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Turning Sun and Water Into Hydrogen Fuel

May 5, 2011 - 1:27pm

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Tiny silicon pillars, used to absorb light. When dotted with a catalyst of molybdenum sulfide and exposed to sunlight, these pillars generate hydrogen gas from the hydrogen ions liberated by splitting water. Each pillar is approximately two micrometers in diameter. | Photo courtesy of Christian D. Damsgaard, Thomas Pedersen and Ole Hansen, Technical University of Denmark

Tiny silicon pillars, used to absorb light. When dotted with a catalyst of molybdenum sulfide and exposed to sunlight, these pillars generate hydrogen gas from the hydrogen ions liberated by splitting water. Each pillar is approximately two micrometers in diameter. | Photo courtesy of Christian D. Damsgaard, Thomas Pedersen and Ole Hansen, Technical University of Denmark

In a key step towards advancing a clean energy economy, scientists have engineered a cheap, abundant way to make hydrogen fuel from sunlight and water. The team -- led by SLAC National Accelerator Laboratory researcher Jens Norskov -- paired a molybdenum sulfide catalyst with a light-absorbing electrode to split water into its components.
 
Hydrogen is an energy dense fuel, which releases water upon combustion. Today, most hydrogen is produced from natural gas which results in large carbon dioxide pollution. An alternative is called photo-electrochemical (PEC) water splitting. When sun hits the PEC cell, solar energy is absorbed and used to split water molecules into hydrogen and oxygen. However, the process requires a catalyst and while platinum is already recognized as an efficient catalyst, its high cost makes widespread use difficult.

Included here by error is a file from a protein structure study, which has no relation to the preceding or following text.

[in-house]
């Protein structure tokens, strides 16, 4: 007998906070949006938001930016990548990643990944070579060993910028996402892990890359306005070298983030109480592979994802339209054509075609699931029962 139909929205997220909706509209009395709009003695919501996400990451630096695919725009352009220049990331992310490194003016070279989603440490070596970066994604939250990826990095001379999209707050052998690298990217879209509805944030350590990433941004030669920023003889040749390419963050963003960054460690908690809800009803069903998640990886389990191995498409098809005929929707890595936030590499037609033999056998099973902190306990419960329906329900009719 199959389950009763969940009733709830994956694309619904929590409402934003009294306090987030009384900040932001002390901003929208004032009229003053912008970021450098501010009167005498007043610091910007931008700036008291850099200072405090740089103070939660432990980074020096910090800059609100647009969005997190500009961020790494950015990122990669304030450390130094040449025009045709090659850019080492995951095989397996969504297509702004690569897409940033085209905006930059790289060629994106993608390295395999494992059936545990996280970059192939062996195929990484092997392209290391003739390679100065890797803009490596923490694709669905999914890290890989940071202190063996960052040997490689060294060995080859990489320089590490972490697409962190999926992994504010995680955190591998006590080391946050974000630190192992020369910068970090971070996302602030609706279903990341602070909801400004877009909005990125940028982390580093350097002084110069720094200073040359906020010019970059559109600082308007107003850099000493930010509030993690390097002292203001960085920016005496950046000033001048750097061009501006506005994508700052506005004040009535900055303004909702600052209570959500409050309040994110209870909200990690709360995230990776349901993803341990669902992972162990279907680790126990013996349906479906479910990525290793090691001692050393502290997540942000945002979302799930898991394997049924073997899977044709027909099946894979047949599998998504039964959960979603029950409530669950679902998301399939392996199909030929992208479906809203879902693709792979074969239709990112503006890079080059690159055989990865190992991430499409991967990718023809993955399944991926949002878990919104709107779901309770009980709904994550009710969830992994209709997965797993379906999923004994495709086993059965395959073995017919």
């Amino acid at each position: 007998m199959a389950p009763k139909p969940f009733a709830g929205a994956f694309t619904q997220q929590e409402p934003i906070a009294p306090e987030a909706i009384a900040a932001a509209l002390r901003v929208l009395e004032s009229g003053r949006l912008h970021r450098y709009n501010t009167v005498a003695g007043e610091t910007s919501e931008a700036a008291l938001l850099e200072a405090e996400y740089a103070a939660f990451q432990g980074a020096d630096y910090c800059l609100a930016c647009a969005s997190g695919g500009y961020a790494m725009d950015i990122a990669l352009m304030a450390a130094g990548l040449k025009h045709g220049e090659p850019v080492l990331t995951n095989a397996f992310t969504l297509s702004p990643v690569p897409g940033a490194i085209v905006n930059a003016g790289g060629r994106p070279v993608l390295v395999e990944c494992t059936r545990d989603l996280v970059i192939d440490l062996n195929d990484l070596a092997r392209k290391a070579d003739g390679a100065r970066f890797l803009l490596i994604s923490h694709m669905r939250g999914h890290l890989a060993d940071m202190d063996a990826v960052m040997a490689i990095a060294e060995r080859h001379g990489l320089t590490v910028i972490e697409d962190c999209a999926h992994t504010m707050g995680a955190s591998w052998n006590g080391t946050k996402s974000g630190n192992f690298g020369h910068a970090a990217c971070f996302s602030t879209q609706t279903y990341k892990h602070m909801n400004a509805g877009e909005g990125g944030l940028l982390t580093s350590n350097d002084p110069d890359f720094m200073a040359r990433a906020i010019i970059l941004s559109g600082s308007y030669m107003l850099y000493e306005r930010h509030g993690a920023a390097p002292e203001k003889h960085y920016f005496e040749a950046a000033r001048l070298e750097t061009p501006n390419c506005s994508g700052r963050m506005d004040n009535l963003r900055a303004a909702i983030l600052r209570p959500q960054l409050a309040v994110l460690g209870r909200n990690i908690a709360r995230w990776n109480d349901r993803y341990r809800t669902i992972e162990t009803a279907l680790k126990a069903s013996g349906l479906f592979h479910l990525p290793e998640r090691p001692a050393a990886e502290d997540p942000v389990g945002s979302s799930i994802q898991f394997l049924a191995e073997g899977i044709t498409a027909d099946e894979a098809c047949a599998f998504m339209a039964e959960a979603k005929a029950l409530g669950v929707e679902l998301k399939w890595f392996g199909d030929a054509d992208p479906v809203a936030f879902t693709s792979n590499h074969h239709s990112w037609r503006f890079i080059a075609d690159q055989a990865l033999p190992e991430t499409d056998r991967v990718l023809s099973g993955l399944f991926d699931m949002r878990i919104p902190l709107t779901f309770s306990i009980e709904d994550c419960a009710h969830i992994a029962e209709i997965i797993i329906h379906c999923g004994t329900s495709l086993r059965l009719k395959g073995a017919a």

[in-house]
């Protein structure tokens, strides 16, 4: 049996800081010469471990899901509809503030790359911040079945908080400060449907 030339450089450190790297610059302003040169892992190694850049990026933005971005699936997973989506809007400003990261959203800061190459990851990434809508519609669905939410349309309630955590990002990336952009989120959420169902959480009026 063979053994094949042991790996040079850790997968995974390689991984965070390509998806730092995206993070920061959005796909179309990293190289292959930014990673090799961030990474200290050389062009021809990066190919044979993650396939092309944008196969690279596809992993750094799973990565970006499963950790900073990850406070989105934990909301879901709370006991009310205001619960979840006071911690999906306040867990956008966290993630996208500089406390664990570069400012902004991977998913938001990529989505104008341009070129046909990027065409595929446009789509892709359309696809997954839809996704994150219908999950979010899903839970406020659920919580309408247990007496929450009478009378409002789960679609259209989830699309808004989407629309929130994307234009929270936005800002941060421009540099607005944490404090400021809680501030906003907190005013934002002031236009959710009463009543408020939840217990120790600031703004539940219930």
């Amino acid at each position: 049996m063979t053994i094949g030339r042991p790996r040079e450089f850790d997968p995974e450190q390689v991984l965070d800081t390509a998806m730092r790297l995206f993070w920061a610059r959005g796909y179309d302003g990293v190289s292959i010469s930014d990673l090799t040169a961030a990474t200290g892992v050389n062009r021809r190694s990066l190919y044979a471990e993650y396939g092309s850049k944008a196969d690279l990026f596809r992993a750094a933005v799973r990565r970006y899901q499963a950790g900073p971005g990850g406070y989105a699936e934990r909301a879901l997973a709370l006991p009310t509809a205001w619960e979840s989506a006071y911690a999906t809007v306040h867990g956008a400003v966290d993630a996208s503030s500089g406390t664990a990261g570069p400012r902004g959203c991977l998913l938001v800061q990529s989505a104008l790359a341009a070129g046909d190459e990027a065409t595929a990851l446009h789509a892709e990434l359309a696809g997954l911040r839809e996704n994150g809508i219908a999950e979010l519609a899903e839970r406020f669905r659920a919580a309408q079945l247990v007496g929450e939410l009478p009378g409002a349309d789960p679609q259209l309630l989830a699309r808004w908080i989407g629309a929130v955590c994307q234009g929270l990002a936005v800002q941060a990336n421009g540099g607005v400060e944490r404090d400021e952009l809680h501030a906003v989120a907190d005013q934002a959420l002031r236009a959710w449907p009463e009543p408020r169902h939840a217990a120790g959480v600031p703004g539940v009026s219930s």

To create a cheap, abundant catalyst, the team investigated hydrogen-producing enzymes (natural catalysts) from certain organisms. This research led them to related compounds, which eventually brought them to molybdenum sulfide.

Meanwhile, researchers at the Technical University of Denmark engineered light absorbers designed to capture as much solar energy as possible. The absorbers consist of closely packed silicon pillars and each pillar is dotted with tiny clusters of molybdenum sulfide. When the scientists exposed the pillars to light, hydrogen gas bubbled up -- as quickly as if they had used platinum.
 
Up next, the team is focusing on finding a good catalyst for the oxygen-generating side of the PEC cell. While one side generates hydrogen gas, the other produces oxygen gas.These scientists, among many others, are working on finding catalysts and sunlight absorbers that facilitate this reaction as well.
 
Looking forward to solving this challenge, Norskov noted, "A sustainable energy choice that no one can afford is not sustainable at all. I hope this approach will enable us to choose a truly sustainable fuel."

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